Moreover, to a viewer with peripheral knowledge of the history of the Philippines watching Elegy, what does one deduce from the images alone? While several shots use juxtaposition as a visual device to compare a modern urban life to a more ‘natural’ or ‘classical’ past life, the present (comprised, by necessity, in part of the physical deposits of the past) in a sense represents what Jacques Derrida called the ‘always-already absent present.’ For Derrida, a word contains a non-meaning that is inseparable from its meaning, or a remnant of what it does not signify just as much as what it does signify (the English word ‘male’ has meaning only when paired with the word ‘female’). If language bares within itself the necessity of its own critique, in Derrida’s words, than the viewer in this case might apply this idea heuristically to the images in Elegy, wherein elements of modernity bear within themselves the necessity of their own past. For instance, I’m writing this on an Apple MacBook Pro that was built somewhere in China in 2012 while sitting in a rowhouse in the United States that was more than likely built by immigrants in 1916. While I have no spatial connection to the former and no temporal connection to the latter, both the computer and the house are the physical deposits of social relationships that are specific to a distant time and place, and are extant around me and comprise part of my time and place.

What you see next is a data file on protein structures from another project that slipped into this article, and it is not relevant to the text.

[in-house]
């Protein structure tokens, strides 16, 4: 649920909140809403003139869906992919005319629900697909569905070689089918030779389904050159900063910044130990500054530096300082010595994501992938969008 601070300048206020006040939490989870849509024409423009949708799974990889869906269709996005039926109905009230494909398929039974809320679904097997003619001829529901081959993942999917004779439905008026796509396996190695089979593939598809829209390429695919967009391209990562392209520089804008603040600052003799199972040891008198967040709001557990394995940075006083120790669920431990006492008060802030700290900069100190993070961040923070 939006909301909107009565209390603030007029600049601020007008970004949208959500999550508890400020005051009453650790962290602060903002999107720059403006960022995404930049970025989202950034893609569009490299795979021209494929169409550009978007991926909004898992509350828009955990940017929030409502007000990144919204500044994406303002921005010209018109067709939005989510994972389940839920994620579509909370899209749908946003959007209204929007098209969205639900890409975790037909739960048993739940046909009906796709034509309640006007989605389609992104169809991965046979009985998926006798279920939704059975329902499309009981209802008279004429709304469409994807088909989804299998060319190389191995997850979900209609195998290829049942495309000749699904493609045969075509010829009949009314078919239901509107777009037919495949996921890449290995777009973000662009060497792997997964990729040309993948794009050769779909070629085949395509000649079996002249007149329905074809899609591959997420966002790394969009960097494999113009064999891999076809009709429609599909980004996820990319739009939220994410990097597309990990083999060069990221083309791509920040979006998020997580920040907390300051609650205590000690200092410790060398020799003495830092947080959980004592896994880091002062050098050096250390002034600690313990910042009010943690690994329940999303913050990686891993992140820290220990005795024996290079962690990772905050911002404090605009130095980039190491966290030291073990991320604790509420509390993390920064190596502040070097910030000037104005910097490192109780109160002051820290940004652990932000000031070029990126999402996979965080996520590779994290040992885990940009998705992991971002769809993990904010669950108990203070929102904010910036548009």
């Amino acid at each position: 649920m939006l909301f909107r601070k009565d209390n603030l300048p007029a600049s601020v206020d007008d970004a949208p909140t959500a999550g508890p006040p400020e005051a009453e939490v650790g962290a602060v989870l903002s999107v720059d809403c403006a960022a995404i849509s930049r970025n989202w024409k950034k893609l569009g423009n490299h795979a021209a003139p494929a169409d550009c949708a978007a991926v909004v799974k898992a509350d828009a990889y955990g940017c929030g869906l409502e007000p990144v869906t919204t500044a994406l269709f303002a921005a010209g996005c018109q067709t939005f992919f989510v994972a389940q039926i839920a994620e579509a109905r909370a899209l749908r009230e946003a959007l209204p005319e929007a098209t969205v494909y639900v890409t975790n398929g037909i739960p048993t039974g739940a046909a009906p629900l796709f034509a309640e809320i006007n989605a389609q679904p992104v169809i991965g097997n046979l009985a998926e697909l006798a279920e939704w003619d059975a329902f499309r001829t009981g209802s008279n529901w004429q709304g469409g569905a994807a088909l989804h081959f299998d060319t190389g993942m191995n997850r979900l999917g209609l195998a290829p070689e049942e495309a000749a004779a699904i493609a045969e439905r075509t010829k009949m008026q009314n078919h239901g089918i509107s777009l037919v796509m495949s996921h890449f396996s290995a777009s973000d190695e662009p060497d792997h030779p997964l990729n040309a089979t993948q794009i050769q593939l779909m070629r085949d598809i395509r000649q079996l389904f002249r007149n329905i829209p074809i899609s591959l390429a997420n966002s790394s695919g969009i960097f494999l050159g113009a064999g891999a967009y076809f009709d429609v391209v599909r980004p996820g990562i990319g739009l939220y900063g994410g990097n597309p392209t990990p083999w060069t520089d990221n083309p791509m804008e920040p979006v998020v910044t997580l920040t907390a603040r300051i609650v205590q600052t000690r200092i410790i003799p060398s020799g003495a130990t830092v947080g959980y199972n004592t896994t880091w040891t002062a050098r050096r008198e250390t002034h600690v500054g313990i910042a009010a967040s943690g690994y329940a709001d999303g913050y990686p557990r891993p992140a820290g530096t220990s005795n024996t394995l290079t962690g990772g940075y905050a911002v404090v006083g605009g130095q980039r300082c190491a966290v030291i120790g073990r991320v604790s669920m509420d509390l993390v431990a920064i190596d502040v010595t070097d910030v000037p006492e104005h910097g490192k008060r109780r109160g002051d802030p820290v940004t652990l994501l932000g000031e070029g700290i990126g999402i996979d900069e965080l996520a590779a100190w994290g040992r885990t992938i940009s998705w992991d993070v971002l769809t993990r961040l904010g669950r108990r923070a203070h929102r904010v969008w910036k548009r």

By using extended takes in Elegy, Diaz directs the viewer’s eye to the placement of physical remnants of the past and present together in single shots, such as one of a city street where the visitor stands in a sculpted fountain in the foreground with a tableau of contemporary life in the background: Passing cars, parked delivery trucks, and pedestrians with umbrellas contrast against the ornate fountain, the trees and the rain. If the viewer were to contextualize these images (as Teresa does for the viewer), then the viewer might conclude that the latent ‘non-meaning’ of the repeated shots of the river, the city streets, the bridge, and so on, has to do with the effects of colonial rule over the Philippines (“…from the time of Andres Bonifacio and Jose Rizal”).
One might also consider the various dimensions of the word ‘revolution’ when thinking about the Philippines on a longer timeline. Though the title alludes to the Philippine Revolution of the 1890s, the word ‘revolution’ itself also signifies the cyclical nature of colonization and independence. When American rule over Philippines ended in 1946, the city of Manila experienced a massive increase in population, which consequently begat growth in the city’s infrastructure and pollution. With this in mind, the numerous shots of the Pasig—particularly a shot from underneath a bridge—take on new non-meanings. The concrete supports for the bridge contain painted murals of plantlife. This image again connects the past with modernity visually, but is now charged with a specter of past events.